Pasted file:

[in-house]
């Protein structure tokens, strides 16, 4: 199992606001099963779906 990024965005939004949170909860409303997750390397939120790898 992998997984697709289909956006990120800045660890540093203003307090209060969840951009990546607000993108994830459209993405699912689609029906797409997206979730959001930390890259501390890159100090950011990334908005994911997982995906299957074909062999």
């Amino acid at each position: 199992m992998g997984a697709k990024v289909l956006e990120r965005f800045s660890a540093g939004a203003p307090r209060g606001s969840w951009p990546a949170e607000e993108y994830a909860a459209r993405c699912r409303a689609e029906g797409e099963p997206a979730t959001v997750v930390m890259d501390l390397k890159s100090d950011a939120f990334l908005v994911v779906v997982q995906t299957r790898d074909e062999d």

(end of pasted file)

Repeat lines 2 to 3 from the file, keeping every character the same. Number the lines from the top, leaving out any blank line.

């Protein structure tokens, strides 16, 4: 199992606001099963779906 990024965005939004949170909860409303997750390397939120790898 992998997984697709289909956006990120800045660890540093203003307090209060969840951009990546607000993108994830459209993405699912689609029906797409997206979730959001930390890259501390890159100090950011990334908005994911997982995906299957074909062999």
């Amino acid at each position: 199992m992998g997984a697709k990024v289909l956006e990120r965005f800045s660890a540093g939004a203003p307090r209060g606001s969840w951009p990546a949170e607000e993108y994830a909860a459209r993405c699912r409303a689609e029906g797409e099963p997206a979730t959001v997750v930390m890259d501390l390397k890159s100090d950011a939120f990334l908005v994911v779906v997982q995906t299957r790898d074909e062999d």